(Photo by J.L Martello)


In the two decades since YouthWorks Inc. was created, the nonprofit has provided more than 23,000 at-risk youth with the career training vital to gaining meaningful employment. Now, the organization will be able to expand its reach through a recently announced merger with Goodwill of Southwestern Pennsylvania.
On April 4, at Goodwill headquarters, the two organizations announced the merger set to begin July 1. Under the merger, YouthWorks will operate as a program of Goodwill offering career exploration and job readiness training to at-risk youth.
“It really expands the opportunities we have for youth and these resources will allow us to focus more on programming,” said Everett McElveen, YouthWorks board chair. “There are always more kids that can be served than there are services that can be provided.”
Recent statewide funding cuts to nonprofits have left many local organizations in the lurch, including YouthWorks, which completed the 2011 fiscal year with a more than $70,000 deficit. The merger with Goodwill, which boasts annual revenues of nearly $50 million, should eliminate the organization’s financial hardship.
“We all know we need to address youth who need a little extra help to become productive citizens,” said Yvonne Campos, Goodwil board chair. “The idea is it expands both of our capacities and our reach. We have very similar cultures; our hearts are in the right place.”
Goodwill provides a number of opportunities for youth to gain employment experience with 30 retail stores throughout the region, a soon to be completed greenhouse, and cafeteria where workers learn about the food service industry. In addition, their programs include a CareerLink center, GED classes, and even driver’s education.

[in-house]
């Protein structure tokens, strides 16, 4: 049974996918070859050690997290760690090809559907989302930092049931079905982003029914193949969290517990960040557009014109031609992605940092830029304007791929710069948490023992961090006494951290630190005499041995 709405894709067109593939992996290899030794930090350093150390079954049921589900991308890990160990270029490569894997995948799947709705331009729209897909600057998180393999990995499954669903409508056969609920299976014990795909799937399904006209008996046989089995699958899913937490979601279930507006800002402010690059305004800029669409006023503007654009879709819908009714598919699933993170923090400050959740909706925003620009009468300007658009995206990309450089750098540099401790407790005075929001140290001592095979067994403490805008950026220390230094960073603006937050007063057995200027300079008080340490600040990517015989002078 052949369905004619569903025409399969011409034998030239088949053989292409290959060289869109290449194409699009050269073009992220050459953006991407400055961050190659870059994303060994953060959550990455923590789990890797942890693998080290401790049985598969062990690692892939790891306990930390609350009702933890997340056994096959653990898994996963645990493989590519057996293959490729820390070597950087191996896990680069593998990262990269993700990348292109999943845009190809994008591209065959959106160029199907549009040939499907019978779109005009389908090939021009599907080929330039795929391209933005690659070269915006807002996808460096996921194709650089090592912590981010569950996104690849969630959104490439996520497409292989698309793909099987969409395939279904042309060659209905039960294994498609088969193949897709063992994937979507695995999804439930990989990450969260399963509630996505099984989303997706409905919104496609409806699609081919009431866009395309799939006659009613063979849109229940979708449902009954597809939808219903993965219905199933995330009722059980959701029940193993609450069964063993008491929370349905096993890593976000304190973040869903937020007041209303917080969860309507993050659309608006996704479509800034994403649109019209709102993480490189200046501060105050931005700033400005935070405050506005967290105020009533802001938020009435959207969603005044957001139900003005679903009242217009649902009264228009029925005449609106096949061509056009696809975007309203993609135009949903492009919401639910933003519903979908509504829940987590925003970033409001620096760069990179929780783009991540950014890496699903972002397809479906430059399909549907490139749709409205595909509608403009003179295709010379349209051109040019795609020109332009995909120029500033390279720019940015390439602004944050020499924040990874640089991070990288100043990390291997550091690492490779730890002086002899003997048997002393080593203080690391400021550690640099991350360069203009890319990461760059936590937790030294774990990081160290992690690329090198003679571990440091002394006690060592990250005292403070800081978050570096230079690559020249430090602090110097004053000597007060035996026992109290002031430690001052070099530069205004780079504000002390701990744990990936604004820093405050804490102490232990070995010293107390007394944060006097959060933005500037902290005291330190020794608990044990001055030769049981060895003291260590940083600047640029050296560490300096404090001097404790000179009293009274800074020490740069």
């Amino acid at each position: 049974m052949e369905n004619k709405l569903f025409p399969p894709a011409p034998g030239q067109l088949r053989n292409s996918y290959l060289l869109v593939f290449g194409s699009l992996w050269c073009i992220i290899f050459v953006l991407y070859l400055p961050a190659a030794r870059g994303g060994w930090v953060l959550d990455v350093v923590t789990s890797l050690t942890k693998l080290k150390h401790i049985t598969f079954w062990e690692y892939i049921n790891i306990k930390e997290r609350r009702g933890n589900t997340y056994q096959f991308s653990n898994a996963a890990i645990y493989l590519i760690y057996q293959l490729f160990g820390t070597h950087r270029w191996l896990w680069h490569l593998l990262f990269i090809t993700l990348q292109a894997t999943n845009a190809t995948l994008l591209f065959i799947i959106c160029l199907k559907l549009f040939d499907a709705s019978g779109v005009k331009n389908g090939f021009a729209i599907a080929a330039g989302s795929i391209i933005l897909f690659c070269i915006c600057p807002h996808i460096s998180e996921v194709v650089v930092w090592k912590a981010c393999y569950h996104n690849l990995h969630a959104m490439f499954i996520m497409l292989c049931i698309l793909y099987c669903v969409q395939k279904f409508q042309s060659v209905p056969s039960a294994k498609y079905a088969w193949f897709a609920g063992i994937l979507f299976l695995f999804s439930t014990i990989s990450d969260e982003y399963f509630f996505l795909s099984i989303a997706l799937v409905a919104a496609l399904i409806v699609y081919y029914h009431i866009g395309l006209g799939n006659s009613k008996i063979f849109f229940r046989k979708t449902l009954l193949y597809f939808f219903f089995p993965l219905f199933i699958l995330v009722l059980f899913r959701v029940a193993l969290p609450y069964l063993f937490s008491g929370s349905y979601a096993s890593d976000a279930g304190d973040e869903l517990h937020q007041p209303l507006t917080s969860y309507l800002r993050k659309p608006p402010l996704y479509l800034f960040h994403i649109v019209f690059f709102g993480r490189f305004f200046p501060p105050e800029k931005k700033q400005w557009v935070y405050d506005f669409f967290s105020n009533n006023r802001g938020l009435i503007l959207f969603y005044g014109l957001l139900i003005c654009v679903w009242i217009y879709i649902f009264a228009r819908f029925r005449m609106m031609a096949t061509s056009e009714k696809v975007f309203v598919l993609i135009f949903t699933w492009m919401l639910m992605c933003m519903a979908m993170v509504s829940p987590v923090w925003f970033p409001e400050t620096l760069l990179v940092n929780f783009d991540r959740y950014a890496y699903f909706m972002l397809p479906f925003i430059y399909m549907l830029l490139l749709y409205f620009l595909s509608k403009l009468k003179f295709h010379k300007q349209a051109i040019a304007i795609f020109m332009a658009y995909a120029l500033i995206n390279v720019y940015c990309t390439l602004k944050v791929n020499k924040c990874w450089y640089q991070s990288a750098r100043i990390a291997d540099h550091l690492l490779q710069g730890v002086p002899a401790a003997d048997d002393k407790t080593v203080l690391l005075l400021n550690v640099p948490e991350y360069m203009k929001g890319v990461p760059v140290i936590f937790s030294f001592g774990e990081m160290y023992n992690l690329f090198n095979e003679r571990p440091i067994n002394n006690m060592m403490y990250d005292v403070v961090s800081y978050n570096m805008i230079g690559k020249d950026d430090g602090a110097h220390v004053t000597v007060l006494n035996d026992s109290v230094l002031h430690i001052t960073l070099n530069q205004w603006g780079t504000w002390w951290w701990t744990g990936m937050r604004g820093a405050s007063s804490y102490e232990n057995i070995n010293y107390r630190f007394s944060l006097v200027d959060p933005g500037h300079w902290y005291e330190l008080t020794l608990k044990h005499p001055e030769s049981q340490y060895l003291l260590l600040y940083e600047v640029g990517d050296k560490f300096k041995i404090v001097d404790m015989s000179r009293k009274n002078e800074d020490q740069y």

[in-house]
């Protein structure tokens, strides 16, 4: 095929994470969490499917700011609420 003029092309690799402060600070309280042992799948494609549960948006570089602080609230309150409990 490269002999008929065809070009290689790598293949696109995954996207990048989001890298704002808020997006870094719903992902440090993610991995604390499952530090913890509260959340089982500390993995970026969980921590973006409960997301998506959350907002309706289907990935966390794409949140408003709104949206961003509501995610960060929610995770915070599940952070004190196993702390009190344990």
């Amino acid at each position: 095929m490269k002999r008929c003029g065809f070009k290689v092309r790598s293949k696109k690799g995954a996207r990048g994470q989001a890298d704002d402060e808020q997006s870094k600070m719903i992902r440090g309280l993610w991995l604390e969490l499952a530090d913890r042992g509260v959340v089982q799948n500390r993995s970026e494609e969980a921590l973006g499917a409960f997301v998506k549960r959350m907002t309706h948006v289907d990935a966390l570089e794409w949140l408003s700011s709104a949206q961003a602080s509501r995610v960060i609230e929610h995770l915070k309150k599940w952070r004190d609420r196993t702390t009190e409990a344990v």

“It’s a perfect partnership between the two organizations,” Goodwill President and CEO Michael Smith said. “We have so many nonprofit businesses that we can offer youth work experience as they’re transitioning out of school.”
Both organizations have a strong commitment to helping youth and families reach economic empowerment. While YouthWorks has been working with youth to move beyond challenges such as poverty, homelessness, and foster care, one of Goodwill’s most popular programs helps disabled individuals overcome barriers to employment.
“Our board started this strategic alliance process two years ago and Goodwill really rose to the top,” Stephanie Bechel, YouthWorks executive director. “They said they were identifying at-risk youth as an area of growth, and Goodwill already offers so many employment opportunities to youth and families.”
In 2012 Goodwill provided services to nearly 60,000 individuals. The organization also employs more than 1000 people throughout the region.

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